Computer software assurance (CSA), the FDA's new framework for computer system validation (CSV), is being heralded as a game-changer. While the promise of simplified, less costly validation is exciting, many pharmaceutical companies are confused about how to interpret and adopt the new methodology. After all, computer system validation regulations haven't changed in over two decades, and we're still waiting for the official CSA guidance. If you're concerned, intimidated, overwhelmed—or all of the above—don't be. The truth: CSA isn't all that different from CSV. And if you're performing CSV as intended, there's a good chance you are already aligned with the CSA methodology.
The FDA introduced the framework for computer system validation in 1997 with 21 CFR Part 11, then further refined it in its 2002 guidance document (General Principles of Software Validation). Despite good intentions, many companies struggled (and still struggle) with CSV. The traditional CSV methodology focuses on producing accurate, approved documentation to present to auditors, then testing, then assurance needs, and finally critically thinking. The CSA methodology flips the paradigm, emphasizing critical thinking, assurance needs, testing and documentation, in that order.
While this seems like a seismic shift, in reality, the FDA has promoted a risk-based, least burdensome approach (the cornerstone of CSA) to validation since the 2002 guidance. CSA is not intended to replace CSV; it's intended to improve it. CSA encourages us to think critically and take advantage of technology that wasn't available 20 years ago, like cloud computing, mobile apps and validation management software.
Here's how to tell if you're already applying CSA principles without even realizing it.
You're already using critical thinking to assess risk.
Risk-based critical thinking is the driving force behind CSA. Misinterpreting how to assess risk properly accounts for many CSV issues. When we perform validation, we must comply with regulatory requirements, our company's quality system and standard operating procedures (SOPs). Critical thinking ensures that we effectively analyze the situation and validate high-priority items to the highest degree of rigor and lower priority items to the appropriate level. ValGenesis' computer system validation solution features built-in critical thinking functionality, which allows you to perform more accurate risk assessments using decision tree logic and other empowering features, ensuring you execute the appropriate level of validation for each computer system.
You're already taking the least burdensome approach to testing and documentation.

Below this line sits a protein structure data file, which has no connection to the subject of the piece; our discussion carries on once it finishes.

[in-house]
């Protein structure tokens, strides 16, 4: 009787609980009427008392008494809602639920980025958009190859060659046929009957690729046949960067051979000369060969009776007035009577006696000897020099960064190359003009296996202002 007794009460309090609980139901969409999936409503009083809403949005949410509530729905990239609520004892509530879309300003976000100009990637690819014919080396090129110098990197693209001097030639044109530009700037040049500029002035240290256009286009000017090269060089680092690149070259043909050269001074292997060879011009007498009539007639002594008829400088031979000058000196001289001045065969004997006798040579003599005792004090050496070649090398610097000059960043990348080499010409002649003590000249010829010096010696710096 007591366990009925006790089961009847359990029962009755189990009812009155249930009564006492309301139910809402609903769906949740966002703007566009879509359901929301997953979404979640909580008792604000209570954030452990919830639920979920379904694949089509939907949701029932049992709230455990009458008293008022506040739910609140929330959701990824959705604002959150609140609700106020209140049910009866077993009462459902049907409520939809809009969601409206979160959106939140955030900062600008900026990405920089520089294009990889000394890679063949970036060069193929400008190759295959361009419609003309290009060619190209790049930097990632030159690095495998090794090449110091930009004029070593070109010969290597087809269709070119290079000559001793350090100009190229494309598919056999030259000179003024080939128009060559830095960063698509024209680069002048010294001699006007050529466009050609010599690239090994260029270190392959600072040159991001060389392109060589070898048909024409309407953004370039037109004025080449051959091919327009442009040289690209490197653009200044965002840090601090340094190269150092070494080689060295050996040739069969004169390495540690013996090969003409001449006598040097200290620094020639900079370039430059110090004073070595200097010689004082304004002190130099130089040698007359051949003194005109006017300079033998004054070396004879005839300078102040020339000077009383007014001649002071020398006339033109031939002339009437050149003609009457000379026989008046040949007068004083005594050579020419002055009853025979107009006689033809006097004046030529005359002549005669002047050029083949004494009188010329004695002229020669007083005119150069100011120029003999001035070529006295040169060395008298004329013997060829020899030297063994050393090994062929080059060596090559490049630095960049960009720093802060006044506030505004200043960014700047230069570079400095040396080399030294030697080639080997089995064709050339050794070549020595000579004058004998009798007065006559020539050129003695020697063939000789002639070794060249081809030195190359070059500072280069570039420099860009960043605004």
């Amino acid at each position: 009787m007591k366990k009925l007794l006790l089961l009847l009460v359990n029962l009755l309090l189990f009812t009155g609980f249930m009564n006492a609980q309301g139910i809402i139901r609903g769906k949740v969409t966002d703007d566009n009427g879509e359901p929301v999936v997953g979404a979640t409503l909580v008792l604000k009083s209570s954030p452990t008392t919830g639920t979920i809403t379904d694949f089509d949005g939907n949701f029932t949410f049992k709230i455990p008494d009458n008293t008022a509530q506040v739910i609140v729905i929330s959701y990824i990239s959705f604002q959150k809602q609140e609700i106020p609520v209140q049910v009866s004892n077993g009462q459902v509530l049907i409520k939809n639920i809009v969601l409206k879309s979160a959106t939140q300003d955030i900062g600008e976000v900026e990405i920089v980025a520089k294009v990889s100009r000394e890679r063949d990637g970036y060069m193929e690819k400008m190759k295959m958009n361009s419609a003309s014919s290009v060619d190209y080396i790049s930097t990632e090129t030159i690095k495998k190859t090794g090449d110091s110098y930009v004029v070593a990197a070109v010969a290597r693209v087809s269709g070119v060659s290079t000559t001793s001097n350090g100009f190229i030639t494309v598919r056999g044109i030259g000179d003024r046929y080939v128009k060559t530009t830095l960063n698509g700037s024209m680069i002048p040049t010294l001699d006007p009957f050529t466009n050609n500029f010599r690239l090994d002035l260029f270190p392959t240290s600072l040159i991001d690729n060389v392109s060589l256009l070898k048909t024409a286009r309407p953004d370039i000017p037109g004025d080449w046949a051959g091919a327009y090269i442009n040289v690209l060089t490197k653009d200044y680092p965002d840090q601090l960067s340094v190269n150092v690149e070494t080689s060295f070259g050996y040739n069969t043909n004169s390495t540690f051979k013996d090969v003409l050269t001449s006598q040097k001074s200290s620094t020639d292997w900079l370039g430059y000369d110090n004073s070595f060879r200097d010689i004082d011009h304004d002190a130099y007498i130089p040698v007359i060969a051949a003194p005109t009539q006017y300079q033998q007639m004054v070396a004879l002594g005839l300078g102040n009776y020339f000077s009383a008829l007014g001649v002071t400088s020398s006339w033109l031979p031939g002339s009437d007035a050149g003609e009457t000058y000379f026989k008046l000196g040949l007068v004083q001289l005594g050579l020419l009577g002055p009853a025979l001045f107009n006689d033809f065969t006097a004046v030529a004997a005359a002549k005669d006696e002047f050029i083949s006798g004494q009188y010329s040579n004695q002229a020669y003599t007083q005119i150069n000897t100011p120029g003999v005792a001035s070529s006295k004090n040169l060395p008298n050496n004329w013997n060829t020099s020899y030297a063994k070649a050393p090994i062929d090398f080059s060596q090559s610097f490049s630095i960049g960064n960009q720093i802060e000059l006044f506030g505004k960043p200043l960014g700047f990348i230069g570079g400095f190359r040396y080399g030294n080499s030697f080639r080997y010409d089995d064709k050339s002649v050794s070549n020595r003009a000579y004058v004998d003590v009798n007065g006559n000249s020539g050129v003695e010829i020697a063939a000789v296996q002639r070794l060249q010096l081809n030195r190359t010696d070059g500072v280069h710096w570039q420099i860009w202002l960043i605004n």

Unfortunately, over-testing and exhaustively documenting every step of the testing process "just to be sure" has become the typical approach to CSV testing. Maximizing testing efforts, regardless of risk, burdens resources and can compromise patient safety. Testers often neglect—or entirely miss—high-risk issues when attempting to "test everything." The CSA approach encourages us to take a least burdensome approach to testing by using less formal (and far less time-consuming) unscripted testing methods and automated validation planning tools.
You're already focusing on quality, not compliance.
CSA was born out of the need to reclaim the quality-centric mindset lost in the industry’s typical CSV approach of gathering documentary evidence for auditors. But focusing too much on regulatory requirements and compliance can cause (and has caused) life sciences professionals to lose sight of quality. One of the main findings of the FDA's Case for Quality initiative was that the industry's heightened focus on meeting regulatory requirements versus adopting best quality practices could actually jeopardize patient safety. The document-centric, compliance-based approach impedes the use of risk-based critical thinking in the validation process. It also discourages investment in digital technologies that dramatically streamline validation efforts, leading to reduced project costs and faster time to market. Regulators and leading CSV subject matter experts (SMEs) recognize this and envision that CSA will bridge the gap between technology and compliance.
As you can see, there is no need to fear CSA or to delay its adoption until the guidance is released. CSA concepts are already acceptable, achievable and compliant under current regulation. Companies that have already digitized their CSV process and procedures are essentially already performing CSA—or at least well-poised to pivot in that direction.
Lisa Weeks, the marketing communications director at ValGenesis, writes extensively about technology, the life sciences and other regulated environments. Her work has appeared in many industry publications, including Life Science Leader, Quality Digest, Medical Product Manufacturing NEWS (MPMN), MedTech Pulse, Risk Insights, Medical Device and Diagnostic Industry (MD+DI), Medical Product Outsourcing (MPO), MedTech Intelligence, Pharmaceutical Processing, Pharma Manufacturing, Genetic Engineering & Biotechnology News (GEN) and Pharmaceutical Technology (PharmTech).